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Following Beijing’s crackdown, cryptocurrency miners have ceased operations in China, and bitcoin has plummeted

Cryptocurrency mining companies like as Huobi Mall and BTC.TOP have shut down their operations in China as Beijing intensified its crackdown on bitcoin mining

(Reuters) – SHANGHAI (Reuters) – Cryptocurrency mining companies like as Huobi Mall and BTC.TOP have shut down their operations in China as Beijing intensified its crackdown on bitcoin mining and trade, sending the digital currency crashing.

The crackdown was announced late Friday by a State Council committee led by Vice Premier Liu He, marking the first time the council has targeted virtual currency mining, a large business in China that accounts for up to 70% of the world’s crypto supply.

Bitcoin has taken a beating as a result of China’s new decision, and is now down over 50% from its all-time high. The stock dropped as much as 17% on Sunday before recouping some of its losses and closing flat in Asia.

All of Huobi Mall’s custodial businesses have been suspended, according to a statement released late Sunday by the cryptocurrency exchange Huobi.

“In the meantime, we’re contacting international service providers to pave the road for future mining rig exports,” Huobi Mall stated in a Telegram message to clients, urging them to “not worry and calm down.”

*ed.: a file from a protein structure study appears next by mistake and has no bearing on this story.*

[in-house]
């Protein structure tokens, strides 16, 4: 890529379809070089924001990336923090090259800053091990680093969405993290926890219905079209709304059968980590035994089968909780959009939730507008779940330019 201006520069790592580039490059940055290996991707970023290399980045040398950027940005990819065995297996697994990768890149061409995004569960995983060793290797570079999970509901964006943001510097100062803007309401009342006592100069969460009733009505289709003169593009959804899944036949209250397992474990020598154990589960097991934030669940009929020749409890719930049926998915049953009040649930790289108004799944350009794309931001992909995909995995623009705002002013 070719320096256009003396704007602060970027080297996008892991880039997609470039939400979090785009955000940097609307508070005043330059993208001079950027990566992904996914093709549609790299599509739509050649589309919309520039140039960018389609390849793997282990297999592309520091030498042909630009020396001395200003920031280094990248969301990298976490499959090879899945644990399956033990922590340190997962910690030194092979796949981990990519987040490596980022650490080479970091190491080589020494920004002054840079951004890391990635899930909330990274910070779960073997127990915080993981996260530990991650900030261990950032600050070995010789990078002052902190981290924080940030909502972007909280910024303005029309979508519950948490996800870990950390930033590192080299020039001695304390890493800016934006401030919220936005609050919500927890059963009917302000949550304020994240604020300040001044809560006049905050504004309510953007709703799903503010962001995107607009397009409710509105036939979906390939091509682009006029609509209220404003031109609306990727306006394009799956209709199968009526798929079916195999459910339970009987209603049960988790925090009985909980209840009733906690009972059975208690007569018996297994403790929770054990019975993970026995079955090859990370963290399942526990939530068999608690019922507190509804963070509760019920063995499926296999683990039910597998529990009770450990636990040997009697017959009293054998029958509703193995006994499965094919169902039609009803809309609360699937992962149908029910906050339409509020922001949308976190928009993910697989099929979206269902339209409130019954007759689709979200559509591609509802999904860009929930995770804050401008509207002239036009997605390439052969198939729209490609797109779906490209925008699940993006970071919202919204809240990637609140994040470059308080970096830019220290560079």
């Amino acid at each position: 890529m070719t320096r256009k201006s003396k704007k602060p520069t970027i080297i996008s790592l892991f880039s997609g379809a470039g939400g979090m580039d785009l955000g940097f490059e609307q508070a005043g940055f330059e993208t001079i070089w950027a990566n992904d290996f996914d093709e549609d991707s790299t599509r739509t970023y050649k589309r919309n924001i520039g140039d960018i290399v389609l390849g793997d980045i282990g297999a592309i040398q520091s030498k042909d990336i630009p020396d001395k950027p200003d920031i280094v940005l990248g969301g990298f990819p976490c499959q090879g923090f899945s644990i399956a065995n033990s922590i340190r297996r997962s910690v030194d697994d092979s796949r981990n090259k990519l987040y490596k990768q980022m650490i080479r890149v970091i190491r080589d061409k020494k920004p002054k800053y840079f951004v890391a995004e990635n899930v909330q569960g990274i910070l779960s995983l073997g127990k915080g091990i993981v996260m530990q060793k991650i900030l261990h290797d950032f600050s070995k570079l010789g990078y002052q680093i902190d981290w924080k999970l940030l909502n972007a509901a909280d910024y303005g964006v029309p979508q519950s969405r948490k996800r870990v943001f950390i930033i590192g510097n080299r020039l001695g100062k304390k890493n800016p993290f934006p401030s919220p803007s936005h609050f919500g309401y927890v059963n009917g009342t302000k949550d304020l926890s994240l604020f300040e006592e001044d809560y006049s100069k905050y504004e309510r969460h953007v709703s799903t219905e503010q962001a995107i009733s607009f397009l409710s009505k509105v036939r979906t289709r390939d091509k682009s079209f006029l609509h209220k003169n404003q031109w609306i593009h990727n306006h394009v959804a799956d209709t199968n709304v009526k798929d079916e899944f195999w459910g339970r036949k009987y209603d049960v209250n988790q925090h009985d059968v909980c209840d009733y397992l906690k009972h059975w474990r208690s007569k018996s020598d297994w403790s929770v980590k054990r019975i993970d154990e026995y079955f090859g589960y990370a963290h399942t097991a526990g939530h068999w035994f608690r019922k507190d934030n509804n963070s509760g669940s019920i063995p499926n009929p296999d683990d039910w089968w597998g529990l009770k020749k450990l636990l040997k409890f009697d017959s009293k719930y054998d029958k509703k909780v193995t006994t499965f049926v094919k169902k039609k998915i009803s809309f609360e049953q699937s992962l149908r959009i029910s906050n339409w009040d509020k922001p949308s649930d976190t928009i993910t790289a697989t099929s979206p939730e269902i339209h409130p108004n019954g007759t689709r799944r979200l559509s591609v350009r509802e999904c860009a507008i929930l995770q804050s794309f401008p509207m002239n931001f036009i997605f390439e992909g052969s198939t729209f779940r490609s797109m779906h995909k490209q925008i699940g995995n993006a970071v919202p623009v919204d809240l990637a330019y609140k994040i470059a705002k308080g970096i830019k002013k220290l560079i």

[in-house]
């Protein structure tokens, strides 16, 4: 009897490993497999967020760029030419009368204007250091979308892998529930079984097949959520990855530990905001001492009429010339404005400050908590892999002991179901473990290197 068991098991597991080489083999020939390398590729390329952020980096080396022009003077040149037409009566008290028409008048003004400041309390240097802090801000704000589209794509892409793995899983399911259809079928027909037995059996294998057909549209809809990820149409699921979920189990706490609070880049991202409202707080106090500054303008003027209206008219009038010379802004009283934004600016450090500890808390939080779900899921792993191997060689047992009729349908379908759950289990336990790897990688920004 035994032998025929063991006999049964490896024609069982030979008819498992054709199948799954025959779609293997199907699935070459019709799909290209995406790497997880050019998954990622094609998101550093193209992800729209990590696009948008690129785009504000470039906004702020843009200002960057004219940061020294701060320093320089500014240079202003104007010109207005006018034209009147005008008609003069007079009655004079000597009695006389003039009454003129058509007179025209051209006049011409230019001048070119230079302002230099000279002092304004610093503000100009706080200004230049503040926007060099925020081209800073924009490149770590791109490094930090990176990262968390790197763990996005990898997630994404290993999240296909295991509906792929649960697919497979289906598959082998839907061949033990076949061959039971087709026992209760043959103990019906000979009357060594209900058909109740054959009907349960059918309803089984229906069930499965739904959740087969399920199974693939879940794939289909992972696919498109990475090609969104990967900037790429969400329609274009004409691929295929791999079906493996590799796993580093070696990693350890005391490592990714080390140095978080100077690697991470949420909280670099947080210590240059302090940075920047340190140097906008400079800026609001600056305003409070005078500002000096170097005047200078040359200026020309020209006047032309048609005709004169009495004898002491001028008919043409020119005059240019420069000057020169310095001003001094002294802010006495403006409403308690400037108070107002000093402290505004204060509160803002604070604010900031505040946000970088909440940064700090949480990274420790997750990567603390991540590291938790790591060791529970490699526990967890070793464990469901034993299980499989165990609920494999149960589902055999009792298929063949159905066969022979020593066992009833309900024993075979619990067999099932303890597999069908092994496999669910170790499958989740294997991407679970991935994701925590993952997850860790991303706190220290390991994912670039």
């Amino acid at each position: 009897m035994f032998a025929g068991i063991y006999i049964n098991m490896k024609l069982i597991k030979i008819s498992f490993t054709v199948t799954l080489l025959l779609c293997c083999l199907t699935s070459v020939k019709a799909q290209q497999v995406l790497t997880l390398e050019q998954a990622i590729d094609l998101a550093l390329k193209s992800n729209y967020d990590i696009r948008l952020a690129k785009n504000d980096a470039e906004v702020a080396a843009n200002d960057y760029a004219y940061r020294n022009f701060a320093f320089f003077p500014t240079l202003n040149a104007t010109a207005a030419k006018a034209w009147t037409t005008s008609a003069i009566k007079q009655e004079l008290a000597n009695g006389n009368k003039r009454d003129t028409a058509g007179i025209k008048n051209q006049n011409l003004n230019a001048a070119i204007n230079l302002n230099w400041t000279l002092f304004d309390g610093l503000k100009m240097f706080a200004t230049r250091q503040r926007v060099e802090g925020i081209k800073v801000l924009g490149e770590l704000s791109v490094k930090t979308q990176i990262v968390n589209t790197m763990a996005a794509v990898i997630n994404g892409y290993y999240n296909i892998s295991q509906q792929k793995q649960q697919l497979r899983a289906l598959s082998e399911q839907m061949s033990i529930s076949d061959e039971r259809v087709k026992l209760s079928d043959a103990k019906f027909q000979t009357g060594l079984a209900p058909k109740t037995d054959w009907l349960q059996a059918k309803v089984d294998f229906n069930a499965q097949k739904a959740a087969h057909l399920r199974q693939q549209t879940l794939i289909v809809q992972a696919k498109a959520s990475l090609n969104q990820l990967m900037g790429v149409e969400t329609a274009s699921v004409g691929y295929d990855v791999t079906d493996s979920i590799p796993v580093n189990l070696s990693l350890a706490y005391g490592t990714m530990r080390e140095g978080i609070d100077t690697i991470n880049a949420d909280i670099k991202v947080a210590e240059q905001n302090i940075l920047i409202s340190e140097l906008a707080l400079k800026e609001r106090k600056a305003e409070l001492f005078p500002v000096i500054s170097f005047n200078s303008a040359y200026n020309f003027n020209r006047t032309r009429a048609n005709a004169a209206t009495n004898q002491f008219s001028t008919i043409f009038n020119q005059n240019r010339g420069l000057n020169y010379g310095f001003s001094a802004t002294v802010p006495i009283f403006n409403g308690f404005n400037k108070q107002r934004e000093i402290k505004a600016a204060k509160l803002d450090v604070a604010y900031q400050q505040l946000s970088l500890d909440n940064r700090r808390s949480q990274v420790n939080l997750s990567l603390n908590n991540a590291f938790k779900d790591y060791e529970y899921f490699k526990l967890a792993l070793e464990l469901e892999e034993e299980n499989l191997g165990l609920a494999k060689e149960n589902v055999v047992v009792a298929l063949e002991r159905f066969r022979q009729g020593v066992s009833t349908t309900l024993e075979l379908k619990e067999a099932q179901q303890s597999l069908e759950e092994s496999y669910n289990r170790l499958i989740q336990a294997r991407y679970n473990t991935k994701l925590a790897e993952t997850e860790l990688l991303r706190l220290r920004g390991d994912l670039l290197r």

BTC.TOP, a cryptocurrency mining pool, has also suspended its operations in China, citing regulatory concerns.

Founder Jiang Zhuoer stated on Weibo that BTC.TOP will primarily undertake crypto mining business in North America in the future.

“As Chinese regulators crack down on mining at home, practically all Chinese crypto mining equipment will be exported overseas in the long run,” he stated.

After banning bitcoin exchanges in 2017, China has already lost its position as a global cryptocurrency trading centre.

“China will eventually lose crypto computing capacity to international markets as well,” Jiang predicted, forecasting the rise of mining pools in the United States and Europe.

Crypto miners validate virtual coin transactions with more powerful, specially designed computer equipment, or rigs, in a process that generates newly minted crypto currencies like bitcoin.

HashCow, another cryptocurrency miner that has ten mining facilities in China’s Xinjiang and Sichuan regions and sells computing power to investors, has stated that it will abide by all government restrictions.

HashCow announced in a message to clients that it will stop selling new bitcoin mining rigs and will refund all investors who had placed orders for computing power but had not yet begun mining.

(Samuel Shen and Andrew Galbraith contributed reporting; Shri Navaratnam edited the piece.)

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